Arrow 3.02 Review: “Sara”

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After having seen the season premiere of Arrow last week, we had to get our tissues ready as this became one of the show’s most emotionally charged episodes of all time.

We pick up right where we left off with Laurel bringing Sara’s body to the Arrow Cave as the team learns the horrific news about her death. Each member has a different reaction with Felicity being totally devastated about it while Oliver tries to not get emotional about it so that he can find who did this. I will say that there several times in this episode where I wanted Oliver to just break down and cry at least a little bit, but there was also a part of me that understood why it couldn’t happen.

Despite the fact that the episode focused on several characters, at the end of the day, this was really a Laurel episode and aside from the circumstances, it was a really good one. Katie Cassidy gave one of her strongest performances and it was interesting to be able to follow the episode through her eyes a lot. One of my favorite moments in the episode was in the beginning when she was mourning and said that the last thing she needed was a bar. As someone who has been a huge fan of Cassidy for a long time, it’s great to see the character having learned from her previous mistakes so that piece of dialogue was very meaningful.

We get introduced to the DC villain archer, Komodo (played by Matt Ward) and even though his costume was pretty good looking, I was quite underwhelmed by the portrayal of the character. He had some cool fight scenes against Oliver when they were both riding their motorbikes and shooting arrows at each other, but that was pretty much the only thing I cared about Komodo. We didn’t learn much about his backstory and even his motives were a bit tough to follow, but that may have been because this episode was about the death of Sara. It’s also revealed that Komodo wasn’t even there the night Sara was killed so the mystery of who killed her remains.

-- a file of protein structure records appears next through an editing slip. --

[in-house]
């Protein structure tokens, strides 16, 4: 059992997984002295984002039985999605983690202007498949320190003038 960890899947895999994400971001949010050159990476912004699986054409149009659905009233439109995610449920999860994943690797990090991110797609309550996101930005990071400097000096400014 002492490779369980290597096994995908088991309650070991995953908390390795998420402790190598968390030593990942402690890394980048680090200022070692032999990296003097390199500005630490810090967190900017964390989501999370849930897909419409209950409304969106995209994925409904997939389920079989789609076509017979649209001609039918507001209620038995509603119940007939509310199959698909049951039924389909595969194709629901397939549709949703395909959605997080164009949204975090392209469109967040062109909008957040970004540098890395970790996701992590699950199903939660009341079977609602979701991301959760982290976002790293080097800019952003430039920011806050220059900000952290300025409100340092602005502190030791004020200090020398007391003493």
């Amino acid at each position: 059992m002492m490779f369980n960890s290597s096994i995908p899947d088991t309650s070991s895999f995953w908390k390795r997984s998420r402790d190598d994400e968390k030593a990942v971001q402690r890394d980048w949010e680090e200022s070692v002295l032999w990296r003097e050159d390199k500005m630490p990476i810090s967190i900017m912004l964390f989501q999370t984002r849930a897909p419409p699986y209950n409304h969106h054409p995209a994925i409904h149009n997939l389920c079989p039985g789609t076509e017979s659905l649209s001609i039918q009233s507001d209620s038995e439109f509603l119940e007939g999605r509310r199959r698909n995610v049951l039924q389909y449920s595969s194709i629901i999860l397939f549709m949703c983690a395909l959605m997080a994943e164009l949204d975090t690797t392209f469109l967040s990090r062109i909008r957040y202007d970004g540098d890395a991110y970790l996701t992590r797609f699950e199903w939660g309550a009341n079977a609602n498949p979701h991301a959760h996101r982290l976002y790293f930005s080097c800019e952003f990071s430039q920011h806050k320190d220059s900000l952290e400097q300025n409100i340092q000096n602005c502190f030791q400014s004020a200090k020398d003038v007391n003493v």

I did enjoy the flashbacks as we saw the return of fan favorite Colin Donnell as Tommy Merlyn who came to Hong Kong to find Oliver. When they first announced that Donnell was going to be back for a flashback this season, I wasn’t sure why he would be in Hong Kong, my first guess was that he was perhaps on vacation of some sort. But learning that he was looking for Oliver made this flashback very memorable. As Oliver finds out that he has to take Tommy out, he starts to come up with a plan that doesn’t include killing his best friend and he succeeds with it.

The burial scene was really when it hit me that Sara was dead as the characters say good bye to their ally and we learn that to honor her memory, Diggle and Lyla named their daughter Sara. It was mostly difficult to see Laurel’s emotions because if you think about it, this is the second time when she has lost her sister and that is just horrible. But the pain didn’t end there as Laurel doesn’t tell Quentin that Sara is dead because of how it might affect his health. We all know that he will learn the truth sooner or later, but when he does, we will be sitting with at least 50 tissues. Oliver’s scene in the Arrow Cave with Diggle was one of Amell’s most moving performances as he finally did let some emotions out. It will be interesting to see how this death affects for the course of the season.

There is some Roy focus this week as he finally opens up what happened between him and Thea in the season finale. As Oliver is trying to reach Thea multiple times, Roy confesses what had happened and showed him the letter that Thea left for Roy. I was expecting Oliver to freak out a little bit, but all we got from was an “OK”, but once again, that was because he needed to stay on focus regarding Sara’s killer. This was pretty much a great setup for next week’s episode as the episode ends with us seeing Thea training in Corto Maltese and a very proud Malcolm enjoying what his daughter is becoming.

Overall, “Sara” was one of the toughest Arrow episodes to watch, from an emotional standpoint. Seeing how the characters dealt with the death, was powerful and even though there was a villain, actions scenes and all that: I didn’t really care much for it this week, not because it wasn’t good. Even though there are going to be a lot of dark moments this season, I’m hoping for some bright ones too, especially now that we have a character like Ray Palmer.

Arrow airs on Wednesday nights, 8/7c on The CW.

[Photo via The CW]

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